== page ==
Howler of the Day
A group of creationist anti-evolutionists who want intelligent design taught in the biology classroom call themselves Missourians for Excellence in Science Education. The group is pretty slick. They got Eli Kintisch of the St. Louis Post-Dispatch to write that intelligent design is "a relatively new concept that amounts to an intellectual critique of evolution." (Actually, Kintisch's article is an otherwise fair and balanced account of the science/creationist debate.)
Julian Workman wrote to let me know that the quote I use from George Harrison belongs to Lewis Carroll.
Actually, Alice's Adventures in Wonderland (Chapter VI. Pig and Pepper) reads:
Yet, I found several places on the Internet where people attribute to the Cheshire Cat the line Harrison uses in his song "Any Road."
I received the following e-mail recently with the subject heading New Business Development- Webmasters
comment: It's true. If you do a Google search for fast cash my Too Good To Be True page about chain letter scams comes up fourth.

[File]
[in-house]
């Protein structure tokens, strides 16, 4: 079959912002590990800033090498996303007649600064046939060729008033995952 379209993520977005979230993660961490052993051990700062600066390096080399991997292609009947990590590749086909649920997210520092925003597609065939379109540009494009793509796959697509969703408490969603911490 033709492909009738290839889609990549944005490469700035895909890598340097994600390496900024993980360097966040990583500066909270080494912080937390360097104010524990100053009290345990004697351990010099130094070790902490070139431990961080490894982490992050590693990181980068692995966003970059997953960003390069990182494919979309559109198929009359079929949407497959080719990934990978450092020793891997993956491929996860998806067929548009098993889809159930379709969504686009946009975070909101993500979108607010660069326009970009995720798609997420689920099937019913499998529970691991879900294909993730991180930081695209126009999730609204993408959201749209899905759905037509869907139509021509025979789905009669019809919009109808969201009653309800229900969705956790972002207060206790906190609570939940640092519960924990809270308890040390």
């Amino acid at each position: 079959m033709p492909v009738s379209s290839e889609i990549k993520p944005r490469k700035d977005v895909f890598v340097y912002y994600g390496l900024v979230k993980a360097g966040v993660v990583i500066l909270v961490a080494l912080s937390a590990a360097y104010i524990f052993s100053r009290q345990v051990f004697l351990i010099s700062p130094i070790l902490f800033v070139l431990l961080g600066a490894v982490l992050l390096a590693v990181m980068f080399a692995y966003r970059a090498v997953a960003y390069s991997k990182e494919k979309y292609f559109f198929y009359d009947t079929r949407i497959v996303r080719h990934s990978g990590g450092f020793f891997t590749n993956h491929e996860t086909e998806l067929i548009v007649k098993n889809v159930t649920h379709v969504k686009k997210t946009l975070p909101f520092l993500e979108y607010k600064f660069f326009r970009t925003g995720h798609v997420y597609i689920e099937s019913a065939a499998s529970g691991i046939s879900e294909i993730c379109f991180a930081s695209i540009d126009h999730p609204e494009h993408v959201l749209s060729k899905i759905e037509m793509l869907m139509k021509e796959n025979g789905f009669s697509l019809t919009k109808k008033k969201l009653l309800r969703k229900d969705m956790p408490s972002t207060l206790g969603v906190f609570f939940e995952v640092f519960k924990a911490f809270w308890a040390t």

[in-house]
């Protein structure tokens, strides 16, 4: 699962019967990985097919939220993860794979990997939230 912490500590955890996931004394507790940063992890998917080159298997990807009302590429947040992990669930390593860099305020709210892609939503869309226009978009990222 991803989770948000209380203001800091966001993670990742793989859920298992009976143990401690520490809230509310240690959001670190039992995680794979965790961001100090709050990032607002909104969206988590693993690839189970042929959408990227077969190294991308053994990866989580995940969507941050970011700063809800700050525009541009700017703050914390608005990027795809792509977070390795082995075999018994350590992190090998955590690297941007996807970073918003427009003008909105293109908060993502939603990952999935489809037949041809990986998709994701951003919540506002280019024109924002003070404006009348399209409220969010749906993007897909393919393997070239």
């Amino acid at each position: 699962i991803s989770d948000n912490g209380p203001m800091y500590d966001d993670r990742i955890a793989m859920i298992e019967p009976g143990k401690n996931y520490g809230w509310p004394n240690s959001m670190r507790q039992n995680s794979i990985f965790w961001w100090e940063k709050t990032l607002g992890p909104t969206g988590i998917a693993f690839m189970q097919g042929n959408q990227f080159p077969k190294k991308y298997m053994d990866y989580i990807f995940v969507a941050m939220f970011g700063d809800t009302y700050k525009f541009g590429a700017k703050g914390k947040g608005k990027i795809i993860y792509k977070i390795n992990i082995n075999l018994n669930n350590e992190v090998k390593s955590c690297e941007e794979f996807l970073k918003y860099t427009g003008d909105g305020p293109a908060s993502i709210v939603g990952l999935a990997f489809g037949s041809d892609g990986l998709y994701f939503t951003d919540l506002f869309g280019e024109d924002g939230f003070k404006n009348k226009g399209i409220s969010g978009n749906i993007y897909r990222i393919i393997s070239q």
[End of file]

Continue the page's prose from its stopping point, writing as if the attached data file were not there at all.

Wow! How can I pass this up? Especially if it maximizes my ROI.
Synergies! Maximizing my ROI and SEO! I'm hooked!
Well, Trent, I'll have to think about it for a millennium or two, but that bit about synergizing my ROI with an SEO almost hooked me.
Quackery of the Hour
1) The Doctor Buteyko method claims that the origin of many diseases is incorrect breathing. Dr. Buteyko opposes conventional medicine because it "mechanically tries to eliminate symptoms of an illness using drugs. It does not touch the origin of illness." This method is the brainchild of Konstantin Pavlovich Buteyko of Kiev who became inspired by observations of the breathing patterns of dying patients.
2) Brandon Bays claims that she has uncovered a means to get "direct access to the soul" and to the "boundless healing potential inside all of us." She claims that she was able to use this method to make a tumor the size of a basketball disappear without the use of drugs or surgery. She has them waiting in line around to world to learn the craft and to take one of her programs. I'm thinking of signing up for the Seduced by Enlightenment weekend, which promises "A retreat offered solely for genuine lovers of truth who long to sit in the magnifying blaze of grace and have concepts and limitations stripped away in the obliterating fire of truth." She calls her work The Journey. I'd call it something else but this is a family newsletter.